Efforts are being made to convince a new generation of swimmers to dive into Scotland’s tidal pools, finds Sandra Dick.

The sea air would be rather bracing, the water not much warmer than freezing and the chance of swallowing a lungful of salty seawater extremely high.

Long before heated and indoor swimming pools arrived, generations of hardy souls learned to swim and then perfect their front crawl in Scotland’s dozens of coastal tidal pools.

Eventually, the lure of warm water and sunshine offered by holiday package deals tempted swimmers away. And almost all of Scotland’s once-thriving tidal pools were left to the elements and the raging sea to drift into sad decline.

Now, however, as outdoor wild swimming rises in popularity and the health benefits of enjoying a dip in the sea are once again being appreciated, renewed efforts are being made to revive interest in, and preserve, some of Scotland’s many seawater tidal pools.

In Wick, a group of volunteers is stepping up efforts to reinstate The Trinkie, a natural rock pool which emerges from an imposing shelf of Caithness stone and which until a few years ago was still a popular summer haunt for brave swimmers.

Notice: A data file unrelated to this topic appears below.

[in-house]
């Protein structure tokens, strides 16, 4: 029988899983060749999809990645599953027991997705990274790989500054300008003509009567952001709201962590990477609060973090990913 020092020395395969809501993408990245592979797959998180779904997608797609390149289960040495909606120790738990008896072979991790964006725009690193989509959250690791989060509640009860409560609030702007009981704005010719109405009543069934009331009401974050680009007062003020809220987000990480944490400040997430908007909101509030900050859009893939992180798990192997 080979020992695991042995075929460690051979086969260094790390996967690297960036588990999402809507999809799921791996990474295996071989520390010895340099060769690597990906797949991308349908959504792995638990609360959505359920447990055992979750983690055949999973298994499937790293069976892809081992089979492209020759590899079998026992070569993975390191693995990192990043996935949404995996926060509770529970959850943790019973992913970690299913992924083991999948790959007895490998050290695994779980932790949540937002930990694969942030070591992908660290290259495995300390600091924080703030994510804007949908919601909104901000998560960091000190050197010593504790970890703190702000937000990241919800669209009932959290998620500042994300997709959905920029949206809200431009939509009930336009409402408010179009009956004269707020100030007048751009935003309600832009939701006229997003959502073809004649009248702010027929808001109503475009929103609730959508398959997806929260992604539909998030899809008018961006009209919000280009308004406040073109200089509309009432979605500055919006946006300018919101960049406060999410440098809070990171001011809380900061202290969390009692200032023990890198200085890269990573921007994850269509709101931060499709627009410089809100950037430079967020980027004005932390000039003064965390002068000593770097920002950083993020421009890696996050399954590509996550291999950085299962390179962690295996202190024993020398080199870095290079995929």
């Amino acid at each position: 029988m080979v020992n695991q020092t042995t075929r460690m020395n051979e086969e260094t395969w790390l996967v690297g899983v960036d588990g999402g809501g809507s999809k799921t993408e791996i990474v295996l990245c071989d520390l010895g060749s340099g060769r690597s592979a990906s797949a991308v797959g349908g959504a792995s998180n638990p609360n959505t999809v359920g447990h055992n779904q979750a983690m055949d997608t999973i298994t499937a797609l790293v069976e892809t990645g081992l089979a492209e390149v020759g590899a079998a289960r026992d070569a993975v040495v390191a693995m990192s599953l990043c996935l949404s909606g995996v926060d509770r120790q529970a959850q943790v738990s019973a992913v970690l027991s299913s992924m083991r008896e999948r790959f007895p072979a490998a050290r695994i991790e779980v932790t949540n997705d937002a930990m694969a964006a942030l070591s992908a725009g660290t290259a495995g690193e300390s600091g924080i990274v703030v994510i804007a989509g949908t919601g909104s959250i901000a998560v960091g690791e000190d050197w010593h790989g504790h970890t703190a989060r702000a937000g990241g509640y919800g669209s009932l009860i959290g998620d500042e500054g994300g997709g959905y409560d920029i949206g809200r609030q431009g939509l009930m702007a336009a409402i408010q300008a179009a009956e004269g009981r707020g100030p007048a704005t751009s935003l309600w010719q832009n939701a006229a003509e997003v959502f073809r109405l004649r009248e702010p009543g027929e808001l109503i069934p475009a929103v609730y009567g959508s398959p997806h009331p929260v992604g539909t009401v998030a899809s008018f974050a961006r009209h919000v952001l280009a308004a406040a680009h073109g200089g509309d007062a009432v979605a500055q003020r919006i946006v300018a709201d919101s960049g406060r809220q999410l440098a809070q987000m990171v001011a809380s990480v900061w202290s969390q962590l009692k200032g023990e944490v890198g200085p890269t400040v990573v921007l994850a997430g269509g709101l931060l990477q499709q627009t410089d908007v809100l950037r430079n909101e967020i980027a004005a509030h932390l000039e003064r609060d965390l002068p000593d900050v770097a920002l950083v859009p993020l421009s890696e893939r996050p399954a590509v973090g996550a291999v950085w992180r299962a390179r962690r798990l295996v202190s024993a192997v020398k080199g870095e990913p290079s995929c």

Now more appreciated for its nostalgic value and for its rock pools than as a swimming location, the Trinkie Heritage Preservation Group has launched a determined effort to save it from crumbling and return it to something resembling its former glory.

Meanwhile, at Tarlair pool in Macduff, Banffshire, efforts are being stepped up to restore the A-listed 1930s architectural gem which sits alongside the seawater pool, paddling pool and boating pond, which once boasted a tea pavilion, boating lake, changing rooms and diving board.

In the East Neuk of Fife, where tidal pools were popular in fishing villages and seaside communities, a community action group is within touching distance of receiving £270,000 of funding to restore Pittenweem’s tidal pool which once featured a slide and diving platform but which has lain unused for decades.

The ambitious project to revitalise the pool, which can be traced back to 1859, is said to have already captured the imagination of a new generation of outdoor swimmers, with summer crowds recently packing the previously abandoned pool.

Further north in Moray, locals faced with the loss of the small tidal pool at Portknockie recently raised almost £30,000 for repairs to a leaking valve and other wear and tear to ensure its survival for future generations to enjoy.

Catherine Patterson, secretary of the Trinkie Heritage Preservation Group, says there has been a surge of support from local people keen to see storm damage at the Wick pool repaired.

“We have been getting an overwhelmingly positive response to our efforts to save The Trinkie,” she says.

“It was badly damaged in a storm a few years ago which has left a significant hole in its main wall. It’s deteriorating and it needs attention before further damage is done.”

The group has had a structural study carried out and is in the throes of raising the £20,000 needed to do the work.

“I learned to swim there as did generations of local people,” adds Patterson.